Also on Wednesday, Florida lawmakers sent SB 2012, deceptively called “Promoting Equality of Athletic Opportunity,” an anti-trans sports bill, to the desk of Florida Gov. Ron DeSantis, also a Republican, as reported by the Orlando Sentinel. Florida’s situation is a bit complex, as the bill initially appeared to fizzle out in the chambers after passing in the Florida House of Representatives. Republican Rep. Kaylee Tuck, however, amended it into a charter school bill in the House, which passed, and then passed again in the Senate.
Florida’s initial bill included permission for schools to inspect the genitals of students accused or suspected of being transgender girls. This particular legislation got a wide amount of scrutiny and outrage on the national level, which is perhaps part of why it did not move forward. Now, however, the measure has been amended to say schools would refer to the sex listed on the student’s original birth certificate instead. So, while schools won’t be conducting medical exams of an adolescent’s genitals, they would be able to do what a growing number of states are pushing for, which is to use the sex assigned at birth instead of someone’s actual gender identity as a means of excluding vulnerable trans youth.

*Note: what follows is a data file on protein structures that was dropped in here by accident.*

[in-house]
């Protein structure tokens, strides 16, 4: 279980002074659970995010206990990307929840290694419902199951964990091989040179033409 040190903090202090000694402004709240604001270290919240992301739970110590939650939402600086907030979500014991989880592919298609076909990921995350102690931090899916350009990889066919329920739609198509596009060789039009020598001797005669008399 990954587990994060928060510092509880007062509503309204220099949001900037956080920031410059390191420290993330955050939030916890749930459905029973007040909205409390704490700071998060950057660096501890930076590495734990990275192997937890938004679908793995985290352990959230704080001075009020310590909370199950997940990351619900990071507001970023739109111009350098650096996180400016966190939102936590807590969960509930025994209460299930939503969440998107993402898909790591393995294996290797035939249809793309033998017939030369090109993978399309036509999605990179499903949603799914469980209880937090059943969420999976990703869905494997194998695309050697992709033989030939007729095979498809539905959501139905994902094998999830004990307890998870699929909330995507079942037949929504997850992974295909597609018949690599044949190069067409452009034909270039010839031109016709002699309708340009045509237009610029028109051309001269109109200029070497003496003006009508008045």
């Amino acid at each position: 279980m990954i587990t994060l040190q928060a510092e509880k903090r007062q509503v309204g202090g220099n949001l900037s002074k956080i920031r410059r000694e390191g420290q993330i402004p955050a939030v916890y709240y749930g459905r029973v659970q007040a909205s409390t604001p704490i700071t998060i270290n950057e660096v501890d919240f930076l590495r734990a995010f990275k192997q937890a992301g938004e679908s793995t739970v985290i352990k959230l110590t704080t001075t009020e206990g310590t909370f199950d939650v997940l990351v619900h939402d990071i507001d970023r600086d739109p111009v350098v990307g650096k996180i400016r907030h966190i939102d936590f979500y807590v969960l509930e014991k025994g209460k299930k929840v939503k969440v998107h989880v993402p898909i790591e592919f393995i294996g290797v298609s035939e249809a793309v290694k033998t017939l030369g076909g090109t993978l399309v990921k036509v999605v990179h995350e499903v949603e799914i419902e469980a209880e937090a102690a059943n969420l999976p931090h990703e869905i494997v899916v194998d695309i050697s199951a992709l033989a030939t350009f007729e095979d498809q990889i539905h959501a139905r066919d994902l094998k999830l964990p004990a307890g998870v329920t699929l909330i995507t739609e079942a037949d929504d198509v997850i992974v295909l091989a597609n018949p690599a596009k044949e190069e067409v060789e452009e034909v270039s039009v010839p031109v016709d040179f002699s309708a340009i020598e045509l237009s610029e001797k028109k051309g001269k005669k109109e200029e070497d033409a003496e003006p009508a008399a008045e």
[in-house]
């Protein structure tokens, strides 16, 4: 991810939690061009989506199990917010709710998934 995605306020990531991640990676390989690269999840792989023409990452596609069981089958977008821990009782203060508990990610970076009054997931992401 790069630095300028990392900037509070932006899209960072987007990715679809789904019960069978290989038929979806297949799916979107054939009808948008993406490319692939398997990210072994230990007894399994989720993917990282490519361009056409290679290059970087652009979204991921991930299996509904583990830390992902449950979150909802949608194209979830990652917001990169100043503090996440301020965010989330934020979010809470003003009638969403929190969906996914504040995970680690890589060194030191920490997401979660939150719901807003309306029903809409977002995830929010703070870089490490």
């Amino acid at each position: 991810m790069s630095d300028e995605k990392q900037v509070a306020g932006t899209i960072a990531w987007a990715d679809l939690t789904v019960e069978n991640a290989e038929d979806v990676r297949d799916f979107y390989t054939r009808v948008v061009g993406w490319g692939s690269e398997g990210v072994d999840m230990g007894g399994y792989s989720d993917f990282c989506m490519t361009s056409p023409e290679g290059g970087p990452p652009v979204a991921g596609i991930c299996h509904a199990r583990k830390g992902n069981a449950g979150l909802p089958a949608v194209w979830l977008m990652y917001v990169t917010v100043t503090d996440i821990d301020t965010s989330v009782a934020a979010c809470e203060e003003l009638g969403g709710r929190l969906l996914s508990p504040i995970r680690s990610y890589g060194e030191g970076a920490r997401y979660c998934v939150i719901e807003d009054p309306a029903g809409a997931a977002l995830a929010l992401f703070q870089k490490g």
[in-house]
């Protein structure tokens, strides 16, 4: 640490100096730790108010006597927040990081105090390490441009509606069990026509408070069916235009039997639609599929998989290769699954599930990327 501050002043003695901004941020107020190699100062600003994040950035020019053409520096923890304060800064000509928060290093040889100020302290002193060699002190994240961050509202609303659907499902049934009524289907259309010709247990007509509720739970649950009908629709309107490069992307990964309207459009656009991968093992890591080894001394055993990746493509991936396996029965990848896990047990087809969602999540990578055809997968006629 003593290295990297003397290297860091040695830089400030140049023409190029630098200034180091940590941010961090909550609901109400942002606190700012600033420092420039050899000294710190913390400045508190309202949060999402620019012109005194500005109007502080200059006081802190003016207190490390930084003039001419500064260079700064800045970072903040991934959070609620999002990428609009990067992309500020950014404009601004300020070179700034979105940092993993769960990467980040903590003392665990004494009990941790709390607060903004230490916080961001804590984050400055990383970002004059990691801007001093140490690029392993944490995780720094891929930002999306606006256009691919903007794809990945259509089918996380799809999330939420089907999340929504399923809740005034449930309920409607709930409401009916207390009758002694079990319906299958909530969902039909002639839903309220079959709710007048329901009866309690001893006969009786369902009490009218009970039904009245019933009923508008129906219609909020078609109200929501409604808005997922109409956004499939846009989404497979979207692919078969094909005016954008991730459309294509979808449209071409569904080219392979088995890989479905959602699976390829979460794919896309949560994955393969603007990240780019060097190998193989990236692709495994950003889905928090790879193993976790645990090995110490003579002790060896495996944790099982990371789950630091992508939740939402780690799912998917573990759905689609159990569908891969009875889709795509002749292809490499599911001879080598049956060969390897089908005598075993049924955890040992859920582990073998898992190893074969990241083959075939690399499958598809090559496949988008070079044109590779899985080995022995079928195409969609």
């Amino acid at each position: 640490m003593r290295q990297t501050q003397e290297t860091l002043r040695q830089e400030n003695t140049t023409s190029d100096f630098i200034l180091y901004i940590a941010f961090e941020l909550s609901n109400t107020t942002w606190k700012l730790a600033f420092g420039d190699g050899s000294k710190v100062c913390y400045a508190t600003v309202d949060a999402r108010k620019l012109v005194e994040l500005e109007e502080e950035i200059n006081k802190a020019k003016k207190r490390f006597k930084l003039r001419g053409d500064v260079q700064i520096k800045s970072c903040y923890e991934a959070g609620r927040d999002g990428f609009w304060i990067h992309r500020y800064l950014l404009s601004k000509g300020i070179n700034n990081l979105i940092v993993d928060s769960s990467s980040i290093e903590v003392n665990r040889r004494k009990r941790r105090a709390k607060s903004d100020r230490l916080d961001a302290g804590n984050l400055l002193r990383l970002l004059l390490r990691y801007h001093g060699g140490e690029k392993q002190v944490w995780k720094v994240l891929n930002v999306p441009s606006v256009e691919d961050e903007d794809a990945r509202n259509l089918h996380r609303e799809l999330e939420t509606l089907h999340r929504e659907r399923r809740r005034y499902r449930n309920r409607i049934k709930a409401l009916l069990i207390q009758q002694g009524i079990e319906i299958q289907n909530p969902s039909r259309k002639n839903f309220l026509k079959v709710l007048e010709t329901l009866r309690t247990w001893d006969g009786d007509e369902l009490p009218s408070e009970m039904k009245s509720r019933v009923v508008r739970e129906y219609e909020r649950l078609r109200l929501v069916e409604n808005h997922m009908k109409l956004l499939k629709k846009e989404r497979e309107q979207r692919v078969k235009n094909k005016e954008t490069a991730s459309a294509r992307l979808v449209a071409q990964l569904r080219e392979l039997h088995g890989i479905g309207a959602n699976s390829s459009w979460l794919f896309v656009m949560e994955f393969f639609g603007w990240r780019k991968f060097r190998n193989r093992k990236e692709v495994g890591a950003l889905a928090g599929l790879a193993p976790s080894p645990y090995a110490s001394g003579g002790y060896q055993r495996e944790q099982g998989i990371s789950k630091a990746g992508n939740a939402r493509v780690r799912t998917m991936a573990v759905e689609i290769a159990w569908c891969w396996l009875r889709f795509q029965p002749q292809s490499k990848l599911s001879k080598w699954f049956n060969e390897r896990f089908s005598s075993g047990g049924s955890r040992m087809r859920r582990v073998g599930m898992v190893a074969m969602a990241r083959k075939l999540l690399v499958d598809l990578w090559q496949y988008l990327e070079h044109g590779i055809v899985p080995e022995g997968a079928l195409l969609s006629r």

Even the ongoing specification of the original birth certificate is a barrier, as some people do update their birth certificates and other official documents (like a license or state ID). Thinking especially of older youth, like high schoolers or even college athletes, it’s simply baffling that someone could be recognized as their actual gender identity in the eyes of the federal government (say, on a passport) but not when it comes to playing high school soccer.
In a different anti-trans area, the Texas state Senate passed a bill this week that would make giving gender-affirming health care to transgender youth child abuse, as reported by the Texas Tribune. What would count as child abuse in this legislation? Administering puberty blockers, hormones, or gender-affirming surgery. Even consenting to have a minor receive these treatments would count as child abuse, which means this legislation targets both physicians and parents. The legislation now heads to the Texas House.
You might remember 10-year-old Kai Shappley appearing before the Texas Senate Committee on State Affairs earlier in April, where she spoke about herself, including being a transgender girl, and stressed how important it is not to criminalize gender-affirming care. She also politely implored the adults in the room to educate themselves, which should have been a humbling wake-up call for every elected official watching.